And as a Syrian (mentioned in one of the clues) I have appreciated all the support I have received about the earthquake situation, especially in my father’s hometown of Aleppo and its surrounds. I fear we have not yet come to grips with the depth of devastation for that part of Turkey and Syria… The homelessness alone is beyond imagination, and it’s pretty cold right now.

  2. ktd says:

    NYT: thanks Alex for the puzzle and ZDL for the review. I really liked [Mount Olympus] and [Water buffalo]. No issues for me with the capitalization on the latter, it feels like one of those liberties that can be taken in clue-writing.

    This puzzle reminded me of another from 2010 that I liked, with a similar concept: [Stern violinist] was an especially memorable clue.

  3. Eric H says:

    NYT: Fun theme, which I picked up on halfway through, thanks to a combination of REVERSE something and the realization that OGRE was a “Storybook giant.”

    “Water buffalo” doesn’t bother me at all. If you reverse that clue, by crossword puzzle convention, you capitalize “Buffalo” and make “water” lower case.

    Great clue for ADAM, too.

    • pannonica says:

      This is my thinking regarding the Erie clue, as well.

    • JohnH says:

      Totally my thinking regarding B/buffalo. Put it at the start, and it’s necessarily capitalized.

      Really clever puzzle, not to mention the rarity and challenge of so novel a theme. A fave. I took a long time to get the idea, and some clues (names) for me were a challenge, too, but it all came together in the end so quickly and nicely.

      I didn’t care nearly as much for the WSJ. I kept wanting something to make the actual entries more punning, connected, or otherwise meaningful, although I realize that’s a lot to ask and would also lower the difficulty too much.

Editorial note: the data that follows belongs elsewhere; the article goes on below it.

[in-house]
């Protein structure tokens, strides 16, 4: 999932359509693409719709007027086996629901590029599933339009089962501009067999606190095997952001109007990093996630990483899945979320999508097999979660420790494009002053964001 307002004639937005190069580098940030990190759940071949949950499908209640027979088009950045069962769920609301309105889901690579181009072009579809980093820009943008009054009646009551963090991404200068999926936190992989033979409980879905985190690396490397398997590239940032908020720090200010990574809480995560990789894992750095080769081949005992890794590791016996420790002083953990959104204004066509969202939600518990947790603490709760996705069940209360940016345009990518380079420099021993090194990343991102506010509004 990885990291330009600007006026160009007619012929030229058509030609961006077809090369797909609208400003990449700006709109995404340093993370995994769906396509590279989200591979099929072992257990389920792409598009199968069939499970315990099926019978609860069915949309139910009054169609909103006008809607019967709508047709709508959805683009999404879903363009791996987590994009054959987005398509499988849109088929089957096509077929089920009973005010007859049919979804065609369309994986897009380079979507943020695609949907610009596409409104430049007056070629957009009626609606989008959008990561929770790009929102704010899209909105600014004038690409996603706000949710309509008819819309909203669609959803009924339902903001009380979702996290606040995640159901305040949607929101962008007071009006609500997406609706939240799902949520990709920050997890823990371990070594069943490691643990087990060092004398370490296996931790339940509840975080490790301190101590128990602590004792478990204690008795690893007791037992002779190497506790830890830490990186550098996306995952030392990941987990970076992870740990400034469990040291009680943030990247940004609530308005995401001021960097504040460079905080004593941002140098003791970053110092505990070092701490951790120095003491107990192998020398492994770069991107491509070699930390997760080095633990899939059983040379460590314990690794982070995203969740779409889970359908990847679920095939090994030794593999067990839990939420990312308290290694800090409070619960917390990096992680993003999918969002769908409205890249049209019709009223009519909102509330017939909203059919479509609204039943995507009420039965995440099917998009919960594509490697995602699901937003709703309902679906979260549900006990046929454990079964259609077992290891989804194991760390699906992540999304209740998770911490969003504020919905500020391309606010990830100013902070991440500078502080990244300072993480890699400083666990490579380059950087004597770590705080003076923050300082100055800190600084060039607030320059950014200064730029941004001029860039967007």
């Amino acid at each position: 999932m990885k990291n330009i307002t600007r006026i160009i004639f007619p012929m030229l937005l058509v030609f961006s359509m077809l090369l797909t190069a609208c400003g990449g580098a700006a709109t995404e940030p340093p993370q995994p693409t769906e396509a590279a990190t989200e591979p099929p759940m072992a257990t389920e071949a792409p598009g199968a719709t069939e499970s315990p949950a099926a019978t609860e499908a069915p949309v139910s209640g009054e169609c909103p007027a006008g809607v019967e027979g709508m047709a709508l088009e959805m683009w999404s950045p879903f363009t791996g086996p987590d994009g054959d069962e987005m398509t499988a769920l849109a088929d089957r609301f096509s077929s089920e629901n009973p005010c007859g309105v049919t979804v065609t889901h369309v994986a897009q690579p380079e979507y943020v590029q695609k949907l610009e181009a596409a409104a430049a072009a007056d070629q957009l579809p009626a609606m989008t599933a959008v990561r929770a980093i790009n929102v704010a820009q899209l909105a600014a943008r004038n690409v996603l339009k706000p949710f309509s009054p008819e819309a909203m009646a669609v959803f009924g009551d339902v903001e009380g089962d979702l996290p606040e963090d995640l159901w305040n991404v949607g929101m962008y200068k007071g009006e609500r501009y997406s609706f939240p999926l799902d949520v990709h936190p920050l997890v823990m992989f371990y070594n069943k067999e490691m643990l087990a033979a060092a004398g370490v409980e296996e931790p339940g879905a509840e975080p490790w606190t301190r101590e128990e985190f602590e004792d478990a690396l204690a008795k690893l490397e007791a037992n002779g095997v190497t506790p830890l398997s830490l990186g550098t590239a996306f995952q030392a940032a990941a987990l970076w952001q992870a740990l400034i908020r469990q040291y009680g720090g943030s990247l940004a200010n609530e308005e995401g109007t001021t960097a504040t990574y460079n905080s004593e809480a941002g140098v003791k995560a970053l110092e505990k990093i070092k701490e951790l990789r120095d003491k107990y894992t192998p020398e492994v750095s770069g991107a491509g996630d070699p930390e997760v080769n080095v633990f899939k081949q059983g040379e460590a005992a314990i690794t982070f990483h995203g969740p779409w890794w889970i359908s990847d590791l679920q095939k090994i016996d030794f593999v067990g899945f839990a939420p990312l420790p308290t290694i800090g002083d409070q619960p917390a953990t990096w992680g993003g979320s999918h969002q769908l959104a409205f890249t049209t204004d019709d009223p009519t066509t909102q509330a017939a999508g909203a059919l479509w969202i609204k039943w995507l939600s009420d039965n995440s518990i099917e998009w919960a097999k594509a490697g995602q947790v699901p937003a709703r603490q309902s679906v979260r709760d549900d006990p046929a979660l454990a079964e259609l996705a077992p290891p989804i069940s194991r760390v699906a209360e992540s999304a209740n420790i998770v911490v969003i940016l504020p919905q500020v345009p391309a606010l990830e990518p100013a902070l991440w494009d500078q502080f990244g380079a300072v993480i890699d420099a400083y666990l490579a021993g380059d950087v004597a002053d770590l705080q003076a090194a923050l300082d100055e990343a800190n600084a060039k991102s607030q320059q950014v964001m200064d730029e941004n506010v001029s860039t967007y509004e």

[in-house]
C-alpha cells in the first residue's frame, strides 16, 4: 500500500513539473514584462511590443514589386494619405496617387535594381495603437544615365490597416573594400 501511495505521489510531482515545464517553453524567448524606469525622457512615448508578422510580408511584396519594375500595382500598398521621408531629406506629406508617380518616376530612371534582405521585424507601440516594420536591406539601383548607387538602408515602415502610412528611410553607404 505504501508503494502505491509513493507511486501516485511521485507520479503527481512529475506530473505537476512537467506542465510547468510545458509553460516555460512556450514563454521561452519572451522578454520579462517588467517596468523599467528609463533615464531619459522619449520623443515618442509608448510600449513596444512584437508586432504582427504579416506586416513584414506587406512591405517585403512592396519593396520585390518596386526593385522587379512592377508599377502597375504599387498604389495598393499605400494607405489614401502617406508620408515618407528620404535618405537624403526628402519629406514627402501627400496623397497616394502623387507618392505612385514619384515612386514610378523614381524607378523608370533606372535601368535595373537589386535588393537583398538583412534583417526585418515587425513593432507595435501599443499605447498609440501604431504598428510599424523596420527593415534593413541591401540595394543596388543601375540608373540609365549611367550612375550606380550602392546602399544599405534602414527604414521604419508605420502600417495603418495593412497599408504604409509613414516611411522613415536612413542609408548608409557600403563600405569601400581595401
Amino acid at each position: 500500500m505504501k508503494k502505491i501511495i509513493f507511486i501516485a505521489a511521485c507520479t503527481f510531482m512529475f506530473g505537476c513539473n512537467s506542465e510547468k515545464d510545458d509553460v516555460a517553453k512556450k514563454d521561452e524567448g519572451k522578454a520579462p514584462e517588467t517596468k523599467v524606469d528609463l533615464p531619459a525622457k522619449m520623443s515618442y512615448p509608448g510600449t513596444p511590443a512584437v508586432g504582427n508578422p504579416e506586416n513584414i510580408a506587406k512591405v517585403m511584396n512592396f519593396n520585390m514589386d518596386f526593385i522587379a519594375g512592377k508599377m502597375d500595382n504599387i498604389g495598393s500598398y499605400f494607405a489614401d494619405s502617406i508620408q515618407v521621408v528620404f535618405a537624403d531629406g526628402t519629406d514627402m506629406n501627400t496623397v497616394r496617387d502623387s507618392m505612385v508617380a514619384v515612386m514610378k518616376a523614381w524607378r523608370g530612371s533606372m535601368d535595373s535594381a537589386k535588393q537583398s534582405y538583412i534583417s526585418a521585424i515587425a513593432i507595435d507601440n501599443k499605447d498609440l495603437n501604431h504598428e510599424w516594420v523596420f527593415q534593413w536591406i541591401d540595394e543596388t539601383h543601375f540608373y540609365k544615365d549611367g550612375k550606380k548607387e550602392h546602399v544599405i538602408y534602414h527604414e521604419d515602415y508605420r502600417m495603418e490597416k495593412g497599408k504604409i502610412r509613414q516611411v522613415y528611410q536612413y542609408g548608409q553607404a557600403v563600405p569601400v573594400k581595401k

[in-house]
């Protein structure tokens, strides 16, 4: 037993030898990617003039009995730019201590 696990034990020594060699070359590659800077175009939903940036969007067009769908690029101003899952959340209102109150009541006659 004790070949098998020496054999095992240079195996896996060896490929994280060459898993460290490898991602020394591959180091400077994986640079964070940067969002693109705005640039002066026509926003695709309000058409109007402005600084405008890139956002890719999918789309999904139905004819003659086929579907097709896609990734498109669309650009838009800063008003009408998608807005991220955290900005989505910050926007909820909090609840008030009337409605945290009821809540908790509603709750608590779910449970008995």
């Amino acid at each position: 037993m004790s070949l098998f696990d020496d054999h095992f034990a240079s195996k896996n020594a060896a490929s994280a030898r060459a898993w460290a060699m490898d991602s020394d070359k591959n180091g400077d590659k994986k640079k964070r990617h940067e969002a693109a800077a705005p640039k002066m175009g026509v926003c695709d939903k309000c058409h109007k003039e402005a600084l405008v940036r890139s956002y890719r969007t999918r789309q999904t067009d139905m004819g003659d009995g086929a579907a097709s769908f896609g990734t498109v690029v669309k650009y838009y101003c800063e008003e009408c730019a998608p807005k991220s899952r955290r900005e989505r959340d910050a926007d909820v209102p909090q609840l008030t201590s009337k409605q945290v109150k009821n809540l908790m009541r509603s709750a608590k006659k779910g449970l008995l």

• ZDL says:

      You read them out of order to make sense of the clue, but you’re always referring to the city and not the animal. That’s why the convention seems irrelevant to me. But it’s a minor quibble.

  4. Matt Gritzmacher says:

    A great Thursday for Thursdays, between the NYT and WSJ.

  5. sanfranman59 says:

    Uni … anyone else out here who’s never heard of ‘connect the dots’ referred to as ‘DOT-TO-DOT’?

    • Margaret says:

      I didn’t do the Universal puzzle today so I may be missing something in the cluing, but I’ve always referred to the paper game (1 connects to 2 which connects to 3 etc.) as dot-to-dot. Connect the dots only refers to figuring something out, like in a noir movie. I am also from San Francisco and about your age I believe! So not regional.

      • sanfranman59 says:

        Thanks for the input, Margaret. While I lived in SF for much of my professional life (23 years), I’m Ohio born and raised and am living there once again since I can afford to retire here. So, it could be a regional thing. That’s why I posted my question. I find regionalisms interesting to learn about.

        • Matt Gritzmacher says:

          I only know it as “dots,” for what it’s worth! That did catch my eye during the solve, as well

  6. sanfranman59 says:

    LAT … Would someone please explain EVE clued as ‘”One more sleep” time’? Googling suggests that “One more sleep” is somehow associated with Christmas. Wikipedia informs me that it’s a song title on Leona Lewis’s Christmas album, so I guess there must be some association with Christmas that I don’t know about.

    • Margaret says:

      I think that Christmas Eve is exciting and means there’s only “one more sleep” until Christmas Day and presents. I find the term extremely grating but I’ve definitely heard it, not just at Christmas but when someone is anticipating any big event. “One more sleep” until vacation or a birthday or whatever.

  7. Paolo P. says:

    Just here to advocate for DECISION TO LEAVE, a movie which rocks across the board

  8. Seattle Derek says:

    I always enjoy the Steinberg Family puzzles. Karen & Paul and David are crossword royalty and their puzzles are Rated E — E for everyone!